In the restaurant industry, the unexpected can happen at any time. These unexpected events can come in the form of crises such as supply shortages, food-borne illness, accidents, food prep sanitation issues, and criminal acts, to name a few. With the 24/7 nature of today’s news cycle, the ability to quickly and effectively respond to a crisis is critical to protect your brand and recover your reputation.

Just as the quick-service restaurant sector is built on responding swiftly to customer orders, speed is essential in effective crisis management. However, without a thorough, actionable crisis management plan, communication missteps can have a lasting and damaging impact on your brand. 

To avoid such crisis response miscues, you should develop a comprehensive crisis plan that includes establishing a crisis team, assigning specific team member roles and responsibilities, refining messaging, developing media strategy and establishing social media monitoring and response processes. 

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Create a Crisis Team and Select a Spokesperson

Establishing a crisis team ahead of incidents is a key ingredient of a crisis management plan. Your crisis team should include important decision makers in public relations, marketing, HR, and legal, as well as other trusted employees.

The crisis spokesperson is the most important member of the team. This person will speak with a consistent voice and message on behalf of the brand in social posts and media interviews. Do not assume that your spokesperson has experience speaking with the media. You will need to assess their degree of experience so that you can more accurately determine the level of media training they might need.

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Define Roles and Responsibilities

After selecting a spokesperson, the next step in the development of your crisis plan is to assign specific roles on the crisis team. Some of these roles should include:

Food safety lead

  • This role, likely held by a kitchen manager, will be responsible for any food handling issues.

Vendor liaison

  • This role can be held by one individual, like a general manager, or by multiple people. The main responsibility of a vendor liaison role is to take ownership of the relationship between the restaurant’s different vendors.

Communications team

  • Whether a restaurant partners with a PR firm or has an internal team, the communications team is vital in any crisis plan. Beyond overseeing the messaging and positioning across all channels, the communications team will field media inquiries and handle all social media interactions.

Attorney or legal advisor

  • Every restaurant should have an attorney, or some form of legal advisor, on its crisis team. In the event of a large-scale crisis, legal measures may need to be taken.
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Refine Messaging

Taking the time to develop key messaging ahead of a potential crisis is another critical component for responding quickly and accurately. An effective means of doing this is to schedule a meeting involving all crisis team members and your spokespeople to review possible crisis situations and develop specific messaging for each of these scenarios.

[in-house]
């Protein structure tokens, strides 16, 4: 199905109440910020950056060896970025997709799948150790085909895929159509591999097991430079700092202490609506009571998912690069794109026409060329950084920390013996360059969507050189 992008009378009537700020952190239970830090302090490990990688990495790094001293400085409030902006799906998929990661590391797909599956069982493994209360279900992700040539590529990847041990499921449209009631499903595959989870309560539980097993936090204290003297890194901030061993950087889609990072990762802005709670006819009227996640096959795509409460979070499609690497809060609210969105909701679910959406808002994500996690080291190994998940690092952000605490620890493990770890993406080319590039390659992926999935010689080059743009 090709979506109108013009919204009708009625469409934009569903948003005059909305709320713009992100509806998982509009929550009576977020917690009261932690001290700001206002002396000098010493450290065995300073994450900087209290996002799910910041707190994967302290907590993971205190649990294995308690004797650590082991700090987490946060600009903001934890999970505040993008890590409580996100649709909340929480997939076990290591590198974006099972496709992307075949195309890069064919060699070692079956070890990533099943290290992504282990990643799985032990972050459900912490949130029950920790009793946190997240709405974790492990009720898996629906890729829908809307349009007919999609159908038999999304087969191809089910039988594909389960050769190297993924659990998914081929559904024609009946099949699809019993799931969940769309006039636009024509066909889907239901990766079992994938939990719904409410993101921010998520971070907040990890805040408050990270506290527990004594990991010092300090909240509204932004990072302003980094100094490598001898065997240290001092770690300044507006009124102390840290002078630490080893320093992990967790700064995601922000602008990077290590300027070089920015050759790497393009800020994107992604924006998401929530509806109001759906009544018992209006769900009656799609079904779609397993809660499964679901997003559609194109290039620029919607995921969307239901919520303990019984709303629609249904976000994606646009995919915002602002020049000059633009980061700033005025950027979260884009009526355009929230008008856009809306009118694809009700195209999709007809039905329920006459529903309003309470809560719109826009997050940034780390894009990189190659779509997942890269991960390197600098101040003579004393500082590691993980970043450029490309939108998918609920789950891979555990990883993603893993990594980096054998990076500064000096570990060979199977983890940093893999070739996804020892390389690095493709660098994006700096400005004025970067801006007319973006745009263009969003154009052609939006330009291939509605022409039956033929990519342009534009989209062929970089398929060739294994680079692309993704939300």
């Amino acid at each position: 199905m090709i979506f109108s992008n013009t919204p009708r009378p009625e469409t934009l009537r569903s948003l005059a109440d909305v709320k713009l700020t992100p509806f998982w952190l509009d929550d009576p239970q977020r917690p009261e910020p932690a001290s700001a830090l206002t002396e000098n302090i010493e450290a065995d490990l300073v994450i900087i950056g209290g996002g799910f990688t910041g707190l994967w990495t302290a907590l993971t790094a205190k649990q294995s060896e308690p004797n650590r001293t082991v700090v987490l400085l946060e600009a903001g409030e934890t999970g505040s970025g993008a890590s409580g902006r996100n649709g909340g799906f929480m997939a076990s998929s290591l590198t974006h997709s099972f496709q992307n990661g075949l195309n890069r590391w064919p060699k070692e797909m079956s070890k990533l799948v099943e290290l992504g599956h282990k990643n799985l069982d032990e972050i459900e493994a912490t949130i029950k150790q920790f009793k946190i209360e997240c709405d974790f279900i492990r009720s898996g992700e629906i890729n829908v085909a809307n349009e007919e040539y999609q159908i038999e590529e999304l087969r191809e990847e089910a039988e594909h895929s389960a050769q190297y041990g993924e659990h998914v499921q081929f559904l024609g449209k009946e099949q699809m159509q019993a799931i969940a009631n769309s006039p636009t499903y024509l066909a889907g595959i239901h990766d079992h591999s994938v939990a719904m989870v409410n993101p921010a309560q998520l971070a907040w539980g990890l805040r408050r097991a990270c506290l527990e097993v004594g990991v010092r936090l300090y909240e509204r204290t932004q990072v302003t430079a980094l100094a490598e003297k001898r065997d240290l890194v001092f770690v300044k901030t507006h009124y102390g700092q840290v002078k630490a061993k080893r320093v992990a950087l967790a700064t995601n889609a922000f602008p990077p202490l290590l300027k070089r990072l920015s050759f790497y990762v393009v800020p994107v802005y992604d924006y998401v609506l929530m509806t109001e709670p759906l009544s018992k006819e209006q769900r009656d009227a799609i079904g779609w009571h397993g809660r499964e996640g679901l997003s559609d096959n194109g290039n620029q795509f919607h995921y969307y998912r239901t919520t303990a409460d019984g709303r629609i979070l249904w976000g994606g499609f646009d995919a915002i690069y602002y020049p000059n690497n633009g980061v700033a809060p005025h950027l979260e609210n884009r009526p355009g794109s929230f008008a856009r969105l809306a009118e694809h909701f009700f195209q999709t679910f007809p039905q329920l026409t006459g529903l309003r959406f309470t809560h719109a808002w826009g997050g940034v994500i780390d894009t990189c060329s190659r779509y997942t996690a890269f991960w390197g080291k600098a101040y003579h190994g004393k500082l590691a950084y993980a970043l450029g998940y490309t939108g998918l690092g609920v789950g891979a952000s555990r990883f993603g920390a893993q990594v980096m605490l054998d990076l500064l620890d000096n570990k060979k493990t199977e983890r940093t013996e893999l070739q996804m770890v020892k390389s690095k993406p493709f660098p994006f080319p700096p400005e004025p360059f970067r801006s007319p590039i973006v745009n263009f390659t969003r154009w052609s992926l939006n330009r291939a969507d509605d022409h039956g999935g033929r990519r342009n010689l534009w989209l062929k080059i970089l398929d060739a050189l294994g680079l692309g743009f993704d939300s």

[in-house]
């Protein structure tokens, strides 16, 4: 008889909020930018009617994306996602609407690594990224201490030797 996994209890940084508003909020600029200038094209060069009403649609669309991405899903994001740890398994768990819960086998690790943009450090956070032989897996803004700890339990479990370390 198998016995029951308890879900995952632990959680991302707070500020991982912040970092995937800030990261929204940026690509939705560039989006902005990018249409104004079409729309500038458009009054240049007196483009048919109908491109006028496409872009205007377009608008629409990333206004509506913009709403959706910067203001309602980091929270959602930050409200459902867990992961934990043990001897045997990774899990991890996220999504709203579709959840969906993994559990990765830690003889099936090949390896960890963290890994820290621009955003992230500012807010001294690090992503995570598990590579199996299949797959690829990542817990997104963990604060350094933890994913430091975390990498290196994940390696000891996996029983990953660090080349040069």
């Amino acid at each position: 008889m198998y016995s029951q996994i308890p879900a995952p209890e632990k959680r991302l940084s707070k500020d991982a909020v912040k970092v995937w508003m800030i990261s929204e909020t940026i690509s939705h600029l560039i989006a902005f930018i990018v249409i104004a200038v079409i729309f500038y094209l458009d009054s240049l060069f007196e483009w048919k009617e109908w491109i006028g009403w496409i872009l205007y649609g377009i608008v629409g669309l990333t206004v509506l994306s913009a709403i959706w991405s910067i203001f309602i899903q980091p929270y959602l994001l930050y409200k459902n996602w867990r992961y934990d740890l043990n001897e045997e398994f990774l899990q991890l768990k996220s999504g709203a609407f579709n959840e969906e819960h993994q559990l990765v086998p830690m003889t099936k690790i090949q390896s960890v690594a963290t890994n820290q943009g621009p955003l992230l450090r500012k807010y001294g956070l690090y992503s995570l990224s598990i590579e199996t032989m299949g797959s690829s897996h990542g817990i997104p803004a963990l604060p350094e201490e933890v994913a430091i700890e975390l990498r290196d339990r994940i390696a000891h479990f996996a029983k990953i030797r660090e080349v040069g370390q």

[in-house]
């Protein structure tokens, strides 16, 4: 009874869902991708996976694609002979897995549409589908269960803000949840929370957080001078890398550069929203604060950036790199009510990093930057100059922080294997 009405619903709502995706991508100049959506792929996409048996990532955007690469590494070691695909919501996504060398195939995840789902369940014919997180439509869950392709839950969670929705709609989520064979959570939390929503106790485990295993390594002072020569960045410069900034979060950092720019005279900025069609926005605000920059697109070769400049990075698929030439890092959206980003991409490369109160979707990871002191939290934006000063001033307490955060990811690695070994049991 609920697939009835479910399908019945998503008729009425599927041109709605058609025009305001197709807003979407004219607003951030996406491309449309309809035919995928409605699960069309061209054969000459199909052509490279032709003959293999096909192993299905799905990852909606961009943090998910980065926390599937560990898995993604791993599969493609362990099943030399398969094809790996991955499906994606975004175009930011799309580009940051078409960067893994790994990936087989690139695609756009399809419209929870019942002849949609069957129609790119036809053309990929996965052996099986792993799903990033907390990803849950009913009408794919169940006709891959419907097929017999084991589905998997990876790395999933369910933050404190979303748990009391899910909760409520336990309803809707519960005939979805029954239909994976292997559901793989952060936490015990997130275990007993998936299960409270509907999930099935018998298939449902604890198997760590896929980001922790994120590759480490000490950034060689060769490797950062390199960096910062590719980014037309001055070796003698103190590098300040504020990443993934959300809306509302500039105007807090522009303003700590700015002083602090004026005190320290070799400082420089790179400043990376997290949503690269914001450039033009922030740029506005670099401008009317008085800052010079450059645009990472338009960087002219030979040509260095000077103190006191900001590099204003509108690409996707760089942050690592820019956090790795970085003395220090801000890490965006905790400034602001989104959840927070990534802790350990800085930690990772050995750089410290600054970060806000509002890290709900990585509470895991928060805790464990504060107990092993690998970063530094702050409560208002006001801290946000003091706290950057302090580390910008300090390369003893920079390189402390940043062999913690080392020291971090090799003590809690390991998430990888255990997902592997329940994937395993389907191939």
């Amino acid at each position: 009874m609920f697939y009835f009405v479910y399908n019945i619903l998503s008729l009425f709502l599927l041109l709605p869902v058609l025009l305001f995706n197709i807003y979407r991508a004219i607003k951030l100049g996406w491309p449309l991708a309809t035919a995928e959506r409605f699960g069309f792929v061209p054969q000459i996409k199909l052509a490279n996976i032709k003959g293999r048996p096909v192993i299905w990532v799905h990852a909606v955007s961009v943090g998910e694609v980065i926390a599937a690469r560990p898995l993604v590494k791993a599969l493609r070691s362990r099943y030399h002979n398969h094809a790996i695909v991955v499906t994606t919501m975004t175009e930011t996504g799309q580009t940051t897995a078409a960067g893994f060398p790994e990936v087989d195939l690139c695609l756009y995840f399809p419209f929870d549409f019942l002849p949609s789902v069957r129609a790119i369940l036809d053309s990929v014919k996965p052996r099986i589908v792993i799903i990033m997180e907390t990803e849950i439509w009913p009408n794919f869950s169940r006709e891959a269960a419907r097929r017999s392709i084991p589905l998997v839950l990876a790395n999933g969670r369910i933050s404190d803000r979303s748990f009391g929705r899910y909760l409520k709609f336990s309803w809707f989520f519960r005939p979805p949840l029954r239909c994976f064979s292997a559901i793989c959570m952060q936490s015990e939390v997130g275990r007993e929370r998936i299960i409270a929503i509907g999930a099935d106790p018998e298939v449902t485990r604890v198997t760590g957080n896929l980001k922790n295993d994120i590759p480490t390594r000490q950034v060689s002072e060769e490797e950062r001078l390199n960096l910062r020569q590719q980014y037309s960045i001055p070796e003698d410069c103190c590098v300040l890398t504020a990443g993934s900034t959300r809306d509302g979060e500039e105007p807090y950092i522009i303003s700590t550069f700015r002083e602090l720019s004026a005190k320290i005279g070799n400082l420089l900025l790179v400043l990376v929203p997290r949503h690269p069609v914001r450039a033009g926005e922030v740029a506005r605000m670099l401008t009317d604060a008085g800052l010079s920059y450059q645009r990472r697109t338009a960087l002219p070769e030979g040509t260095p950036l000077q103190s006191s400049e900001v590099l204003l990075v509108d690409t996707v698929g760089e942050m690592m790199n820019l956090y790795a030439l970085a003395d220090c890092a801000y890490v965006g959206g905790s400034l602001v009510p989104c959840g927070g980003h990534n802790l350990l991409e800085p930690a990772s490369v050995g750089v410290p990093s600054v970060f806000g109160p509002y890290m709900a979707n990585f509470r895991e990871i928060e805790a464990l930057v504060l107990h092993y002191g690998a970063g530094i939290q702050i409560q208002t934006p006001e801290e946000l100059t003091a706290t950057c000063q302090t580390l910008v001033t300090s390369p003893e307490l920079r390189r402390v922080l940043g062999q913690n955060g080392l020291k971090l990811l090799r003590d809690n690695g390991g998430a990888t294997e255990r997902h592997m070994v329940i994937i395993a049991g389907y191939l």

Remember that your messaging should be developed with transparency in mind.  Crisis situations often require more information sharing than traditional media relations efforts. The level of transparency you provide can mean the difference between maintaining trust in your brand and seriously damaging your restaurant’s reputation.

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Develop Media Strategy

Managing crisis messaging goes far beyond drafting press materials, like a press release, after an incident occurs. This element of your crisis management plan should map out media strategy—in terms of proactive vs. reactive—and assess your main media channels and targets.

A crisis plan should include a list of stakeholders who could be impacted by the crisis and the best ways to reach those audiences. For example, if a restaurant needs to close temporarily for any reason, directing people to a place for more information – such as your website or social media page – will keep them from making and publicly posting assumptions about why the restaurant is closed.


Establish Social Media Monitoring and Response Processes

Any crisis can go viral in the blink of an eye. Therefore, the social media ingredient of your plan should be comprehensive and detailed. This includes laying out processes for actively monitoring your brand’s digital presence, from owned social channels, like Facebook, Instagram, LinkedIn and Twitter, to user-review channels like Yelp.

In a crisis situation, patrons of your restaurant will have questions and want to participate in the discussion. If those comments and posts turn negative, follow your predetermined messaging for responding quickly and publicly.

Just as quick service restaurants strive to respond swiftly to their customers, a swift response to a crisis situation is key to protecting your brand’s reputation. A detailed crisis communication plan that is updated annually can help you turn on a dime to successfully manage any crisis.

Catriona Harris is the CEO of Uproar PR, a full-service public relations and digital agency that has extensive experience working with restaurant clients and provides dedicated crisis communication services.

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